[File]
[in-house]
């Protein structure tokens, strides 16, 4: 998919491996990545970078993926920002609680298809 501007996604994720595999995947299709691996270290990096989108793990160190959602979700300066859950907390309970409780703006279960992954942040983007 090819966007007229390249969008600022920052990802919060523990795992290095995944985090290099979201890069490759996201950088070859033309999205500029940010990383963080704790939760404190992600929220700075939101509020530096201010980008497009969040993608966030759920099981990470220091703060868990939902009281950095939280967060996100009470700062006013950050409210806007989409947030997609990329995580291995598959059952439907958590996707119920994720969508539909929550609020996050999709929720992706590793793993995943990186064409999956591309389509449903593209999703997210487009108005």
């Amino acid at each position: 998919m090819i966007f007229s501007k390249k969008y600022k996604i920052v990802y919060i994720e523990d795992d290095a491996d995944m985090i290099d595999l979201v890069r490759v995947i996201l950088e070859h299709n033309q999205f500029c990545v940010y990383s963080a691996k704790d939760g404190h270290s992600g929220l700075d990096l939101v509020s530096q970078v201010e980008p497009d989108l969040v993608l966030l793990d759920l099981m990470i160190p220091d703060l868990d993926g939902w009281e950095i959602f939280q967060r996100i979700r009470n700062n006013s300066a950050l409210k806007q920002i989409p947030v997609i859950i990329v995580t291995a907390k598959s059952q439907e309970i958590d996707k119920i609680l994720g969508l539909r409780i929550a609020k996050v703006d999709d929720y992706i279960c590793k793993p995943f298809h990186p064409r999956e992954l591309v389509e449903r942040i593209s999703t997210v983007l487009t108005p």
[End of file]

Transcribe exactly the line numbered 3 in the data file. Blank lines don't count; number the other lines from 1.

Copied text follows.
């Amino acid at each position: 998919m090819i966007f007229s501007k390249k969008y600022k996604i920052v990802y919060i994720e523990d795992d290095a491996d995944m985090i290099d595999l979201v890069r490759v995947i996201l950088e070859h299709n033309q999205f500029c990545v940010y990383s963080a691996k704790d939760g404190h270290s992600g929220l700075d990096l939101v509020s530096q970078v201010e980008p497009d989108l969040v993608l966030l793990d759920l099981m990470i160190p220091d703060l868990d993926g939902w009281e950095i959602f939280q967060r996100i979700r009470n700062n006013s300066a950050l409210k806007q920002i989409p947030v997609i859950i990329v995580t291995a907390k598959s059952q439907e309970i958590d996707k119920i609680l994720g969508l539909r409780i929550a609020k996050v703006d999709d929720y992706i279960c590793k793993p995943f298809h990186p064409r999956e992954l591309v389509e449903r942040i593209s999703t997210v983007l487009t108005p």